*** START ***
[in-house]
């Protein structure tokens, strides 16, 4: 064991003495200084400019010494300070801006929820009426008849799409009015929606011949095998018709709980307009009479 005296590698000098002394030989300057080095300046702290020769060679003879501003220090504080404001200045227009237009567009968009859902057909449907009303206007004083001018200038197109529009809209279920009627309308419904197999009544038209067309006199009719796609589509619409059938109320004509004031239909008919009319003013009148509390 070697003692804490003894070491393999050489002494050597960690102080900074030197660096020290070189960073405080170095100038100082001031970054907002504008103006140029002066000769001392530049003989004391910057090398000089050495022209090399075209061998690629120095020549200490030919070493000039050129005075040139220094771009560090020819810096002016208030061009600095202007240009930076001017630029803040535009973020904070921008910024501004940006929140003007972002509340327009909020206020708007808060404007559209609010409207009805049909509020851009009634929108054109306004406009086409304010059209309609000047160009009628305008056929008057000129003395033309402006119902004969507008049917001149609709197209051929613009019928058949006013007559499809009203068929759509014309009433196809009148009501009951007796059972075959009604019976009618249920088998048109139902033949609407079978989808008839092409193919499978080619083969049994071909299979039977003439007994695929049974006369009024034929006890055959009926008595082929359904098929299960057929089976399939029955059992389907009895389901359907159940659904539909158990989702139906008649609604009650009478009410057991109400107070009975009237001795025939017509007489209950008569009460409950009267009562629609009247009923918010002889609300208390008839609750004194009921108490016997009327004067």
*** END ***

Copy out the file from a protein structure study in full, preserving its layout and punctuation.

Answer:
[in-house]
């Protein structure tokens, strides 16, 4: 064991003495200084400019010494300070801006929820009426008849799409009015929606011949095998018709709980307009009479 005296590698000098002394030989300057080095300046702290020769060679003879501003220090504080404001200045227009237009567009968009859902057909449907009303206007004083001018200038197109529009809209279920009627309308419904197999009544038209067309006199009719796609589509619409059938109320004509004031239909008919009319003013009148509390 070697003692804490003894070491393999050489002494050597960690102080900074030197660096020290070189960073405080170095100038100082001031970054907002504008103006140029002066000769001392530049003989004391910057090398000089050495022209090399075209061998690629120095020549200490030919070493000039050129005075040139220094771009560090020819810096002016208030061009600095202007240009930076001017630029803040535009973020904070921008910024501004940006929140003007972002509340327009909020206020708007808060404007559209609010409207009805049909509020851009009634929108054109306004406009086409304010059209309609000047160009009628305008056929008057000129003395033309402006119902004969507008049917001149609709197209051929613009019928058949006013007559499809009203068929759509014309009433196809009148009501009951007796059972075959009604019976009618249920088998048109139902033949609407079978989808008839092409193919499978080619083969049994071909299979039977003439007994695929049974006369009024034929006890055959009926008595082929359904098929299960057929089976399939029955059992389907009895389901359907159940659904539909158990989702139906008649609604009650009478009410057991109400107070009975009237001795025939017509007489209950008569009460409950009267009562629609009247009923918010002889609300208390008839609750004194009921108490016997009327004067």